Clellie Lynch: Mock-bird of Carolina pays us a visit

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EAST CHATHAM, N.Y. — Blam! Blam! the deer hunting season begins! As the palest of light slips over the horizon, I am up and about, but definitely not ready to take a morning walk along my road. As the dawn grows lighter, I watch the woods behind the house take on a wash of browns and greens, as if it were an outdoor stage set appearing before me as the curtain rises. There is no movement, no bird song, only the echo of that rifle shot.

The day is lovely definitely time for a walk. Danny and I head to Ooms Pond (sometimes called Sutherland Pond on maps) in Old Chatham for a walk around the water and across the open fields. By the time we park the car, soft gray clouds have drifted in. The path is a bit snowy and icy as we mosey along surrounded with shoulder-high stalks of withered goldenrod and asters. The pond is frozen. There are no birds about.

Then as we crest the central hill with its 360 view, we scan the skies and silhouetted trees. I hear bluebirds burbling. Danny points to a stand of nearby trees and there they are all 30 of them, flying from treetop to treetop and switching places with one another all the while singing. The closer we get the bluer they seem. As we come around the pond, we find a flock of robins flying low through the trees.


Driving back along the dirt road abutting the preserve, a bird dashes in front of us and then up to a telephone wire. It lands, bobbing back and forth to gets its balance. "Look at that long tail," I say, "It must be a mocker!" Danny stops the car and we watch for a minute or so and then it flits away from us, wings flashing white as it disappears over the hill. This is in the exact place we saw one ten years ago!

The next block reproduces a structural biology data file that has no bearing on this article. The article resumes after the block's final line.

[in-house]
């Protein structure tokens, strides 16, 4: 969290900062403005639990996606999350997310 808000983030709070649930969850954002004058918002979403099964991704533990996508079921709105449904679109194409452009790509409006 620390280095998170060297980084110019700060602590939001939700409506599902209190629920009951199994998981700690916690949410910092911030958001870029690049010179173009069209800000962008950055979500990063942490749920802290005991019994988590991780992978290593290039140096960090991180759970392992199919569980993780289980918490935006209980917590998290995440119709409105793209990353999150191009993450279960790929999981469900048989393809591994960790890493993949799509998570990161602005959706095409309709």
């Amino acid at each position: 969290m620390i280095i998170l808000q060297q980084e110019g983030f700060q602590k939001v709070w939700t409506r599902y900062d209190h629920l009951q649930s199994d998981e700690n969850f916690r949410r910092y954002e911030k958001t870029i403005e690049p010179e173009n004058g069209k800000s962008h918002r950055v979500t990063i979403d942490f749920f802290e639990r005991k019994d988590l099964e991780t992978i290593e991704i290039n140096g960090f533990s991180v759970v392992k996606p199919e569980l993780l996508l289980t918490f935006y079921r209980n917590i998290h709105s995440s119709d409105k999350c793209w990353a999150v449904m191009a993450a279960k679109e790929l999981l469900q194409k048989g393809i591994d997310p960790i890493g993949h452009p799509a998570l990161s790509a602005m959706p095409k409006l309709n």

A mockingbird! a bird we only ever occasionally observe here in the Berkshires. Often we will find one, usually only one, for our birdathon in May and then, like now, another one in the fall or winter. David St James in his "Annotated List of the Birds of Berkshire County, Massachusetts" designates this species as an uncommon resident.

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From the 1700s, when Mark Catesby first described the species as the "Mock-Bird of Carolina," this avian has been a favorite of ornithologists, birders and even non-birders. Why mock-bird, this superb and unrivaled songster? Not only is he a sweet singer of songs of his own making, he can imitate any variety of songs, calls and sounds. And not only imitate, but he remembers each one, building throughout the seasons an amazing repertoire! Native Americans called this bird "cencontlatolly" which translates to "400 tongues," recognizing these creatures as the amazing musicial geniuses that they are.

In the 18th century, ornithologists thought that this beautiful songster was related to the thrush, hence naming it mockingthrush. Now this species is categorized in a separate New World family, the Mimidae, the mimics which include the thrashers and the catbird. Officially, in current field guides such as Sibley's, it is the northern mockingbird, Mimus polyglottus the many-tongued mimic.